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The Diary of Xander Tully, a Novella-in-Progress by Sanguine Woods, Coming Winter, 2018

22FE38E1-A688-4586-AA8C-B3C173D42767Dear Book Lovers and Ardent Readers,

RE: A quick note from the writer’s desk…

Greetings!

Working on my novella The Diary of Xander Tully. It is a frightening tale set in the years before America had become a nation, up in the woods of what is now the border between Michigan and Canada, where French-Canadian settlers have started a fledgling colony led by two old families.

Xander Tulley is a stranger here. His origins are not known to the community. But he is a clever man; he shows the world a practical and rational side; a lover of facts and the path they reveal to truth. But Tulley has other sides. He hails from a foreign land, across the sea. His people are tall, fair of hair and pale of skin. He appears as an artisan printer in the colony of River Raisin, where the villagers have a respect for the past and their heritage (one of the families traces its roots all the way back to a French king).

When Tulley becomes curious about a tale of an odd grouping of stones located in the deep woods that begin about a mile northeast of the village, he is drawn to the site. There is no visible path to the outcropping, and reaching it is difficult unless you know the woods, and the way. The stones circumscribe what appears to be a gash in the earth, an opening some five paces across at its widest. The villagers don‘t appear to know of the spot, its history, or the fact that a grove of trees surrounds the area in almost a perfect circle. They are deciduous trees, “evergreens”—-and they are the only trees in the wood that turn the color of glowing embers when autumn steals the light from summer and creeps toward the winter solstice.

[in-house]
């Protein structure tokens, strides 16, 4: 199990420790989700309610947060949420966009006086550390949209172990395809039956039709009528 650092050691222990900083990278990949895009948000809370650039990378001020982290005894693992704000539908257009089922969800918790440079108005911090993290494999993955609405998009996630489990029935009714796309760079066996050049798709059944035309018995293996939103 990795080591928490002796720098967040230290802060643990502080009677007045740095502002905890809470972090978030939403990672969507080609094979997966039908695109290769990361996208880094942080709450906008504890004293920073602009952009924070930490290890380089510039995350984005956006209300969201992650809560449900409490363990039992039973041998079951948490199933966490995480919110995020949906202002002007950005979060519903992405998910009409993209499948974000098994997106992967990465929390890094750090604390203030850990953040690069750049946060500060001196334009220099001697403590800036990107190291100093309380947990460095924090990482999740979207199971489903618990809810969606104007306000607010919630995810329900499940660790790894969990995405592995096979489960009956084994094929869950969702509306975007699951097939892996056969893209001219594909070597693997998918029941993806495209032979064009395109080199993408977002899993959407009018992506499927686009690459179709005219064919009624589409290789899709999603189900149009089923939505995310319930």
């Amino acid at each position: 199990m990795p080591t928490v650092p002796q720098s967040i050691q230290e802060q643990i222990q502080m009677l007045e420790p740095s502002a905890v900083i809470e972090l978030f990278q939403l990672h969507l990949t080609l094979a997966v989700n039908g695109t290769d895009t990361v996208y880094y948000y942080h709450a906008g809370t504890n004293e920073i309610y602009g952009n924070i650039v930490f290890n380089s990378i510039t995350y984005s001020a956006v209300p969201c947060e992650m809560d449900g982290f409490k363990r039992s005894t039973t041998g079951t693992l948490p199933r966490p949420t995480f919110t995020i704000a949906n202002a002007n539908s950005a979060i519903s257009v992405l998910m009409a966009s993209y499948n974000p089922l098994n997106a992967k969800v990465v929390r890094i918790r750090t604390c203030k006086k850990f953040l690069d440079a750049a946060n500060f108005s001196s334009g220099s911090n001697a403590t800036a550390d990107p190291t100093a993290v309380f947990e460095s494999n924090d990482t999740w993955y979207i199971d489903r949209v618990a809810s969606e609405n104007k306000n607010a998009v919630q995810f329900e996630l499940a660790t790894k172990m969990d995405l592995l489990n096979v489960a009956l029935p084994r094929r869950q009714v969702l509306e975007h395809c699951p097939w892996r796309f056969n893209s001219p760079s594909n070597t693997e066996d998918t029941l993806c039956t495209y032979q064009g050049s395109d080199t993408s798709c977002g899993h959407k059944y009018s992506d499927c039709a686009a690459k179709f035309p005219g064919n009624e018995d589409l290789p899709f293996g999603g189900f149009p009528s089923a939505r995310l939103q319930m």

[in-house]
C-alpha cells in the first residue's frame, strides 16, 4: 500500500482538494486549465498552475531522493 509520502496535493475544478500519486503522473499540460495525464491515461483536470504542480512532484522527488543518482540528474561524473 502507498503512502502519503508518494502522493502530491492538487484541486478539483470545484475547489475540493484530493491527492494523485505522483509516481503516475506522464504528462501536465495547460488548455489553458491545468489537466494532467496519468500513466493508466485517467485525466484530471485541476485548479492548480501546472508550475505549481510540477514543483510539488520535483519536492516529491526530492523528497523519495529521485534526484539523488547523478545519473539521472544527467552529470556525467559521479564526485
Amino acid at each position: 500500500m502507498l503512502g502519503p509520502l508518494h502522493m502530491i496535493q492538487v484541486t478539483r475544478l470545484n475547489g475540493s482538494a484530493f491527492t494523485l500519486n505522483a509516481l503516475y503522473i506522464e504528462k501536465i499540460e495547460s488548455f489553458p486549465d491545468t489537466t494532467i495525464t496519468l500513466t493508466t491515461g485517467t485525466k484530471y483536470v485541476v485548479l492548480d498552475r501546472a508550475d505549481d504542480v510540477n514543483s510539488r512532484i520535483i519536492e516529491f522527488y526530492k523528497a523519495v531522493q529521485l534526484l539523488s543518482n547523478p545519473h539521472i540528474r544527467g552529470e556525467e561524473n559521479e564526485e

The story of the woods is old. Some things—some geographies, secrets—-some stories—-lay quiet and undisturbed for a reason. Xander Tulley has been dreaming about the burning trees. His preoccupation with learning the history of the Wood leads him to seek out an indiginous tribe that once dwelt near the area, but has since moved higher north. It is in the tribe’s legends, wrapped tight within in an ancient language, that Tulley begins to see a story form in the forgotten shadows of time, one that once breathed life, and should now be left alone.

Xander Tulley reaches a proverbial fork in the road, where he may learn more about himself than he ever cared to know; and where he will be faced with making the hardest decision he will ever have to make.

Stay tuned for more!

SW